Friday, August 11, 2017

A hierarchy of moral choices and actions

What is the relationship between personal moral convictions and public policy?
These days public debate is often acrimonious as different groups try to "impose" their views on one another. People on both the left and the right do it.
The issue could be tax evasion, human rights, sexual harassment, abortion, swearing, smoking, hate speech, substance abuse, religious discrimination, gambling, pornography, ...

Suppose I believe that action X is morally wrong. Then I think there is a whole range of possible responses and actions I can take, moving from the private to the public.

I decide that it is my goal to personally not do X.

I tell people I am in close relationship with (e.g. family members) that I believe they should not do X.

Although I believe that X is wrong I do not publically tell others they should not do X.
This might be because I don't think I have the right or because of the relational breakdown that may occur or public ridicule or I don't think people will actually listen.

I publically state that people should not do X.

I take an activist role to raise public awareness that X is wrong.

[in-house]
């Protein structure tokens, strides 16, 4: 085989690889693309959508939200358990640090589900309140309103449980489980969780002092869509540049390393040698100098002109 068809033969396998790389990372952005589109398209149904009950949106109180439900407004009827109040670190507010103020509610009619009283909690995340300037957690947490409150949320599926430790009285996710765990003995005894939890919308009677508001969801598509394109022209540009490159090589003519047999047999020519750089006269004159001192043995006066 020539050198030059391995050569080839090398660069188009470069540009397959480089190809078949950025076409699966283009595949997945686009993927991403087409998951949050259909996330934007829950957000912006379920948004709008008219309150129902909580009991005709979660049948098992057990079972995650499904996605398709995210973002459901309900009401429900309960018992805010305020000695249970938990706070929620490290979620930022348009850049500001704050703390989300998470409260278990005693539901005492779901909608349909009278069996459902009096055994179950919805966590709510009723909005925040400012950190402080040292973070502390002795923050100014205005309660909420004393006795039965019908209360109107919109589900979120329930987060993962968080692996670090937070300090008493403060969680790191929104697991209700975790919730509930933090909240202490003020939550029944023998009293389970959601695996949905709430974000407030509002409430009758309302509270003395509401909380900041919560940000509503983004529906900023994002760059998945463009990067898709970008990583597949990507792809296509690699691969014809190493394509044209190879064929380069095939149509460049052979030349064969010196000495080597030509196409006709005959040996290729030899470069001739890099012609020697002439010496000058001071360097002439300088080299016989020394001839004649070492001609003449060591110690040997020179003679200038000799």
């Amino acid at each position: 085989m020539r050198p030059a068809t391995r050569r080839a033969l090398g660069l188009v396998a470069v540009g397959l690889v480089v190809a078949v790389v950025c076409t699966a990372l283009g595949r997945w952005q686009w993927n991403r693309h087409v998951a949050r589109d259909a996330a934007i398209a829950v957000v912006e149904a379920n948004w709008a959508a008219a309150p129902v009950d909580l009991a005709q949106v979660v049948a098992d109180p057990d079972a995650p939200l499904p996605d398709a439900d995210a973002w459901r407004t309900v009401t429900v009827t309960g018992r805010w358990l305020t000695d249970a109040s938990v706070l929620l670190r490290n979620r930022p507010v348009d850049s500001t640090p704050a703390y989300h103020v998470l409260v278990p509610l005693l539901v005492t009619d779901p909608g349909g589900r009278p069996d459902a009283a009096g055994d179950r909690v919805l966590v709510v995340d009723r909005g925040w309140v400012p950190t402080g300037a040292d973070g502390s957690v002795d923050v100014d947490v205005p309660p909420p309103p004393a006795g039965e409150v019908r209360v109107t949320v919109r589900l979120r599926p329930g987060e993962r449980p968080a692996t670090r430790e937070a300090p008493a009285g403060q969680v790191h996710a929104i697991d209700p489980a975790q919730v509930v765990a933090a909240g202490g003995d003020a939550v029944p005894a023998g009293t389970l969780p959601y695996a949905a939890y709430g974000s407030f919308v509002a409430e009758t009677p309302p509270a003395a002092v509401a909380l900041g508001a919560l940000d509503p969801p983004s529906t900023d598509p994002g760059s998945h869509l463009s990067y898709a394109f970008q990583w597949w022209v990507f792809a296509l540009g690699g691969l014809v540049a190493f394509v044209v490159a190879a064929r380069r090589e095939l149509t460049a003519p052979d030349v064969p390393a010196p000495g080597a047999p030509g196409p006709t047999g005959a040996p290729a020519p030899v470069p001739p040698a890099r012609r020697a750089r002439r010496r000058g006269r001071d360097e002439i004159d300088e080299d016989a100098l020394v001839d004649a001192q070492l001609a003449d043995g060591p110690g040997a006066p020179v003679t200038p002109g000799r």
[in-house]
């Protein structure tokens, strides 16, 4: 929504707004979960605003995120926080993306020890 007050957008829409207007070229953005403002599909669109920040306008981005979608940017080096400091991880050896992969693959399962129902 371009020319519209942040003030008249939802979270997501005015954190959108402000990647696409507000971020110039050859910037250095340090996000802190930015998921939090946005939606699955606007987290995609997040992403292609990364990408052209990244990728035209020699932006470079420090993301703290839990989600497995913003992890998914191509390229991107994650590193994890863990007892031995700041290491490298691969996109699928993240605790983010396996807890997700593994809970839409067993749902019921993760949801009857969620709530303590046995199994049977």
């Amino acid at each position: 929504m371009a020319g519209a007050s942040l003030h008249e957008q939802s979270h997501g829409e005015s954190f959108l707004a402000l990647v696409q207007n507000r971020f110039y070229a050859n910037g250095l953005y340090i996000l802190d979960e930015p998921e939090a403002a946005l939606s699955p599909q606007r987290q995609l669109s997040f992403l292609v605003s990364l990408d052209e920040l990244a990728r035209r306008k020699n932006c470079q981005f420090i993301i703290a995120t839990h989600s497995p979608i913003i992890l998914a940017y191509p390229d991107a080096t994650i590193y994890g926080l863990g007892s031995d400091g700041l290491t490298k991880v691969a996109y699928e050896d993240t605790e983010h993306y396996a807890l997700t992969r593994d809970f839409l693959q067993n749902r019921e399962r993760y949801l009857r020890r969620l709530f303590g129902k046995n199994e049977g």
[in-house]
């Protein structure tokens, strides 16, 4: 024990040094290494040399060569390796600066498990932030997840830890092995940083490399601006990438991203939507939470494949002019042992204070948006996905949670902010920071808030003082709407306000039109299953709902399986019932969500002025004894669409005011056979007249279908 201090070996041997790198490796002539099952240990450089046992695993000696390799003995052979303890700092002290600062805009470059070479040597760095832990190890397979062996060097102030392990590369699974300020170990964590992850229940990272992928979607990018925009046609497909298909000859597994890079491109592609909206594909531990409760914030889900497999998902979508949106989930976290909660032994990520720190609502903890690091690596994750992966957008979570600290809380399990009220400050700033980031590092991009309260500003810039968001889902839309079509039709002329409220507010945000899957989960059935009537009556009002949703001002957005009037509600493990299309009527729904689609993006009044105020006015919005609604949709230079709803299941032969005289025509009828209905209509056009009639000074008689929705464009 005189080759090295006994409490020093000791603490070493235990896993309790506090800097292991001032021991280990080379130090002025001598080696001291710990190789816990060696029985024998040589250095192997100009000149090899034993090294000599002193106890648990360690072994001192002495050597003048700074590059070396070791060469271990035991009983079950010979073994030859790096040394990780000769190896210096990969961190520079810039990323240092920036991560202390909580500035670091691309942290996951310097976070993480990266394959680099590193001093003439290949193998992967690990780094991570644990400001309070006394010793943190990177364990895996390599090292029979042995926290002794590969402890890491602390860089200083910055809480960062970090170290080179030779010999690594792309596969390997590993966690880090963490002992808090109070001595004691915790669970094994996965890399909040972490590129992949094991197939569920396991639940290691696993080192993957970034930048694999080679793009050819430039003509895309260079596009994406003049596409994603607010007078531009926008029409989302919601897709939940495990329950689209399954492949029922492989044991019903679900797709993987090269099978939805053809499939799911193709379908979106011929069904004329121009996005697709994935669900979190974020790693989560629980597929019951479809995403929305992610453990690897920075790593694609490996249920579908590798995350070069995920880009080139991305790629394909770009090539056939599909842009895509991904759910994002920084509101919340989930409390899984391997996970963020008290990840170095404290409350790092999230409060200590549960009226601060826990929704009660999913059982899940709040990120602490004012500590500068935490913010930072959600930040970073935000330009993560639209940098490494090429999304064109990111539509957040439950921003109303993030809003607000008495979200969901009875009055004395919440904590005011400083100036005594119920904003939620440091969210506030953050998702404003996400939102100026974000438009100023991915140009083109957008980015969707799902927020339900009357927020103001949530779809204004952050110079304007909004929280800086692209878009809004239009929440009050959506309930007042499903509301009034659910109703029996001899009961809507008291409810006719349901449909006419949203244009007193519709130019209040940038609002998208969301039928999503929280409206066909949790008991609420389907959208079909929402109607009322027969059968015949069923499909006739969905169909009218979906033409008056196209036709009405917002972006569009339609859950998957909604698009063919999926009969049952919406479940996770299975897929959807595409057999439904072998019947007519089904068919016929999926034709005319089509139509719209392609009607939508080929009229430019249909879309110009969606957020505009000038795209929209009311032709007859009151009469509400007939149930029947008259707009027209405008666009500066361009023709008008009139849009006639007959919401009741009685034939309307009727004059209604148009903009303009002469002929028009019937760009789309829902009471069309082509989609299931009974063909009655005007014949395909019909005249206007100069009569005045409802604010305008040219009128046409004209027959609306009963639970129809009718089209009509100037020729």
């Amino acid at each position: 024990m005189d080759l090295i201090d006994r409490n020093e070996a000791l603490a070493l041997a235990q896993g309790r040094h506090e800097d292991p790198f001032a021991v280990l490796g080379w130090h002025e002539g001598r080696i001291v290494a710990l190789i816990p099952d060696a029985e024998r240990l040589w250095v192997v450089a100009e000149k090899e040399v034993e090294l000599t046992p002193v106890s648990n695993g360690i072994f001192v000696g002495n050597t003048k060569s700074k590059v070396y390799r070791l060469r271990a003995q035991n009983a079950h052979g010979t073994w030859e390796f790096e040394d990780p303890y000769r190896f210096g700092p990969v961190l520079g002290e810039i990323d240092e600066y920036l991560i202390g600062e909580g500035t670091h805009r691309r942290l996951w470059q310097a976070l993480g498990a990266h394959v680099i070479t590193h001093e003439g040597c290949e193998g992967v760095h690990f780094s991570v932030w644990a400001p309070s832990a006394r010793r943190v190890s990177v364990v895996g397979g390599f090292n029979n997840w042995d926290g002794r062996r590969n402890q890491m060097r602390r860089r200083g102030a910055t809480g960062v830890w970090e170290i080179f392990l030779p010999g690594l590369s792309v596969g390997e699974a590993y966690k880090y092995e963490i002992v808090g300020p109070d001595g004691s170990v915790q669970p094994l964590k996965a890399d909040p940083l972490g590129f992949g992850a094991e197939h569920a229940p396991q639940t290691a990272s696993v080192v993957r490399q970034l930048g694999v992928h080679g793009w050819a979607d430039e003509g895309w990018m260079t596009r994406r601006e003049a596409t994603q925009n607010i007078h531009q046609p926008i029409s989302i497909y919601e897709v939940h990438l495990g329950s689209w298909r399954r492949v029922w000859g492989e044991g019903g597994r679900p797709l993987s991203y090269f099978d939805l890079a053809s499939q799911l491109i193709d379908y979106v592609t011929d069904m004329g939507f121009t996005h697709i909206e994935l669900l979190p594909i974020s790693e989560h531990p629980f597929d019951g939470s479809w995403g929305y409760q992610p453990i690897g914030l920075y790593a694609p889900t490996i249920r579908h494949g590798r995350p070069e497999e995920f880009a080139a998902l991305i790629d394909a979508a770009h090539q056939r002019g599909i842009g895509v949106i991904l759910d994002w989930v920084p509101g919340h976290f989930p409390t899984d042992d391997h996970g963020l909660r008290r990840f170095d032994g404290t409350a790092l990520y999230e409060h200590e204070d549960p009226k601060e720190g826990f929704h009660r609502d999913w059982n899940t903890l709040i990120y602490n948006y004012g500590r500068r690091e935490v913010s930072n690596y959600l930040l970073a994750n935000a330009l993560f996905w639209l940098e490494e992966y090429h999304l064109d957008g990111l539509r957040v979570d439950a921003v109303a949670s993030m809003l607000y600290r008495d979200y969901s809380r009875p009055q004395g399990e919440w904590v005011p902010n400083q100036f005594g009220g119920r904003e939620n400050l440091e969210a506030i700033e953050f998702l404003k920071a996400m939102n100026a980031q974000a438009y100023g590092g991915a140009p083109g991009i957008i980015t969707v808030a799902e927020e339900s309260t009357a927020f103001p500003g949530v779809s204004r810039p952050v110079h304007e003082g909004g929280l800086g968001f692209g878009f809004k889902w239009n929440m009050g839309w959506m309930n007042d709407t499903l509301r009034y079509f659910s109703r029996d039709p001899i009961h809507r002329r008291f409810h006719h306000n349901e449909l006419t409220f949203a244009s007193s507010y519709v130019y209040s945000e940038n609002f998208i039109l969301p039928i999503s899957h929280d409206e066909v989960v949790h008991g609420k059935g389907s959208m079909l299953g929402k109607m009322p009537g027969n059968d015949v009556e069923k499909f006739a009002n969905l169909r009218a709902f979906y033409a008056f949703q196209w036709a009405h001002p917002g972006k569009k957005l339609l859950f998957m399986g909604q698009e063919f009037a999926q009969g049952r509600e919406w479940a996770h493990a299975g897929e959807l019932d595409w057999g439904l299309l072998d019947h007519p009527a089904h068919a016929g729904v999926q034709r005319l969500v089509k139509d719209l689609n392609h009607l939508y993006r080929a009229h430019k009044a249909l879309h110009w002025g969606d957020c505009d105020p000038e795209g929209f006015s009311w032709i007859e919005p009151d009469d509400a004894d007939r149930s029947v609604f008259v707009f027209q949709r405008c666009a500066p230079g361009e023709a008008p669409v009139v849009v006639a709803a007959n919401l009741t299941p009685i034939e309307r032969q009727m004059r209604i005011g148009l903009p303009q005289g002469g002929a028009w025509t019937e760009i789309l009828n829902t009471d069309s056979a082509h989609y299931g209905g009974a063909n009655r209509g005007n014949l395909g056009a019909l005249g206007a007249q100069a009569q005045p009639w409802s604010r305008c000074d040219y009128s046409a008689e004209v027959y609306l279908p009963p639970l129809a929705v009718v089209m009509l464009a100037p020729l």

I advocate that the government should make action X illegal.

I vote at an election solely for candidates or politics parties that want to make X illegal.

I undertake civil disobedience to try and stop people performing X. I am willing to go to jail.

I am willing to use physical force (violence) to stop people doing X. [For example, subduing a rapist].

I find this hierarchy helpful because I think it is actually what most people do, although subconsciously.

What do you think?



2 comments:

  1. I think this escalating list is a proper description of what can happen.

    I would draw the line at making action X illegal. In my view the moral framework of laws should not be put down in the laws themselves, but in the underlying law. I.e. the constitution.
    And if things are not clear in the constitution with regard to specific action X, I'd draw the line for trying to make it illegal using the criterion that "if action X does not infringe on other people's rights, then it does not warrant making it illegal" (noting that if it does infringe it likely already is implicitly made illegal by current law, in which case jurisprudence is likely able to more explicitly solve the question).

    Obviously things get hard when the rights of others are not well-defined - see abortion.

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  2. That’s the way how – step by step – “pseudo fundamentalist” will act in course of time. “Authentic fundamentalists” – maybe the Amish in the United States – are characterized by the absence of resentment and envy and by the deep indifference to the way of life of the "unbelievers".

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